Setting up a new record company #7 Sell your product!

This week we aimed to tell the story of how Emile Berliner and Fred Gaisberg set up their record company in America in the late 19th Century. Seven blog entries on seven days. This is day #7. The final day; we made it! Its 1896. The new Philadelphian investors have decided that the United States Gramophone Company needs a permanent recording studio and a retail shop for gramophone players and discs and that it should be based in Philadelphia itself. Fred was selected to set up the recording studio which was above a shoe shop in Twelfth Street, Philadelphia. A new colleague Alfred Clark, then 22, was chosen to establish the gramophone shop. Clark and Gaisberg had similar backgrounds, both had also previously worked for Edison. Clark however was a much snappier dresser as Gaisberg later recalled.

“He was..a youth big and well proportioned, perfectly dressed in a tailor made suit which struck a note of distinction. Further his dark eyes and curly brown hair set off by a boyish blush whenever he spoke made him irresistible, quite apart from his wisdom and the fact that he had emerged from shadow of the great Edison.”

Gaisberg and Clark headed to the City of Brotherly Love to start this new record business, Gaisberg with his recording and Clark with his retail. A&R and distribution. Both would go on to play vital roles in the development of The Gramophone Company; Fred would make many of its recordings and Clark would eventually become Managing Director of the Gramophone Company and then the first Chairman of successor company EMI.

But back in 1896 all of this was ahead of them. Gaisberg fondly remembered the early days in Philadelphia.”Clark and I had living rooms adjoining the studio and so were frequently in each other’s company and exchanged views on the artist’s life, the gramophone industry and it’s future. That it had a future neither of us doubted. We were both in on the ground floor and had all the enthusiasm of youth.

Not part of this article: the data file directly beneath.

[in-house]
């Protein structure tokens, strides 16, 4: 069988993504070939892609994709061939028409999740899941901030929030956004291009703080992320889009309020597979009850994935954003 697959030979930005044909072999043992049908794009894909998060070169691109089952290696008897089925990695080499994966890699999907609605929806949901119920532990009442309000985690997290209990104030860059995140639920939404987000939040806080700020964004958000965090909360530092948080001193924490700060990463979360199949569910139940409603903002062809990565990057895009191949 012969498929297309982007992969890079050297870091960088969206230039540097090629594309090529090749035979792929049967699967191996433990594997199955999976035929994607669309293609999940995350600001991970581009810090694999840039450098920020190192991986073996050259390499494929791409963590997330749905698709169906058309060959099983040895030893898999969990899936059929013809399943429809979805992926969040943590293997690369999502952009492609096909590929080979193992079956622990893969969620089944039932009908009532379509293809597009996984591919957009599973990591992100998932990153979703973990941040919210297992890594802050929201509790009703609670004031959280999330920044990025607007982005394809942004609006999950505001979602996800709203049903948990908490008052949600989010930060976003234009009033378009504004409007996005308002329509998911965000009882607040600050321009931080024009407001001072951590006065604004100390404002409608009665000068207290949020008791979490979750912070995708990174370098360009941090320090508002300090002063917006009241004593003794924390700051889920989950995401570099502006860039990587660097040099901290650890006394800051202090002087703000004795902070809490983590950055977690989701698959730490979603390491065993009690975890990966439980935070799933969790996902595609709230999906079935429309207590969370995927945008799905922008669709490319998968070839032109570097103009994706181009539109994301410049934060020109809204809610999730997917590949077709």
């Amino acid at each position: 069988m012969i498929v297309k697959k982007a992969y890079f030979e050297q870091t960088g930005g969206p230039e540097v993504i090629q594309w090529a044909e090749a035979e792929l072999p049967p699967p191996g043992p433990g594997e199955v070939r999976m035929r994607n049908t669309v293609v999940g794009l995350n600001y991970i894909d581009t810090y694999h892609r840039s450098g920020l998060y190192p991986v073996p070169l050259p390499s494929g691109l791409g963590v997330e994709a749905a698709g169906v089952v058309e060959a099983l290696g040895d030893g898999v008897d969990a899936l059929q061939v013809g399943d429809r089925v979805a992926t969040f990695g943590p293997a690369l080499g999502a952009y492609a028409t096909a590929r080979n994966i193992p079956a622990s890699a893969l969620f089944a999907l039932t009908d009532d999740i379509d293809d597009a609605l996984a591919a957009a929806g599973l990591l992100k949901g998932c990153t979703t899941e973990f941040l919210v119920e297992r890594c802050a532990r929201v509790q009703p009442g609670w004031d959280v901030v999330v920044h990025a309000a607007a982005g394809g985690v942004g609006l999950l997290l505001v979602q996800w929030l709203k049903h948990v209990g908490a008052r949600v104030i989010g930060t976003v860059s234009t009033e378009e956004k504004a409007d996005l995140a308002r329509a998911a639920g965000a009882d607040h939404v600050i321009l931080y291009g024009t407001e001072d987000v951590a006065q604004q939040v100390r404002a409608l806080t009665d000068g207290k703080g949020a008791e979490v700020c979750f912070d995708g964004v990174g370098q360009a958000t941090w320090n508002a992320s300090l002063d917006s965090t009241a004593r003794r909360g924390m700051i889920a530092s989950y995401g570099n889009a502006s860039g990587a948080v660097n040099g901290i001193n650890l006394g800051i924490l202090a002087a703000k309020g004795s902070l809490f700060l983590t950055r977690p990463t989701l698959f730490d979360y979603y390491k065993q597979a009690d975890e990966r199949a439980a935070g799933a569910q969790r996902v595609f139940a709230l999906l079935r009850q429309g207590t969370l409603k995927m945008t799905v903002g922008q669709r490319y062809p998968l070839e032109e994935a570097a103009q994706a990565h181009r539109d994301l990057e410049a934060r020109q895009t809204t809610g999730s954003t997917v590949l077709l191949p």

There were evenings when we stopped at home and enjoyed the leather perfumed atmosphere of the studio over the shoe-shop. There was a piano, as usual mounted on a two foot high platform, and the recording machine invited exciting experiments in sound recording. Clark had a violin he was very fond of and occassionally tucked under his chin….

We..often found ourselves as guests in the homes of our (investor) directors..and in the more modest homes of Eldridge R Johnson and B.G. Royal then the small mechanics who ran the small tool shop across the river in Camden. At that time they were making the first two hundred spring-motor gramophones for the company. Their little shop was destined to expand into the great Victor Talking Machine before the decade was over.”

So as we look back on the 7 blog entries of this week that tell the story of how Fred Gaisberg and Emile Berliner set up the United States Gramophone Company we can see the years 1893-1896 were key to the development of the gramophone business. Berliner had, with the help of Eldridge Johnson, perfected his disruptive gramophone technology and the discs that it played. He had raised money to develop the business and had brought on board three key members of staff – Gaisberg as a PAID employee, Clark and Sinkler Darby. Technology + Capital + People = Business. Oh, and they found an artist or two.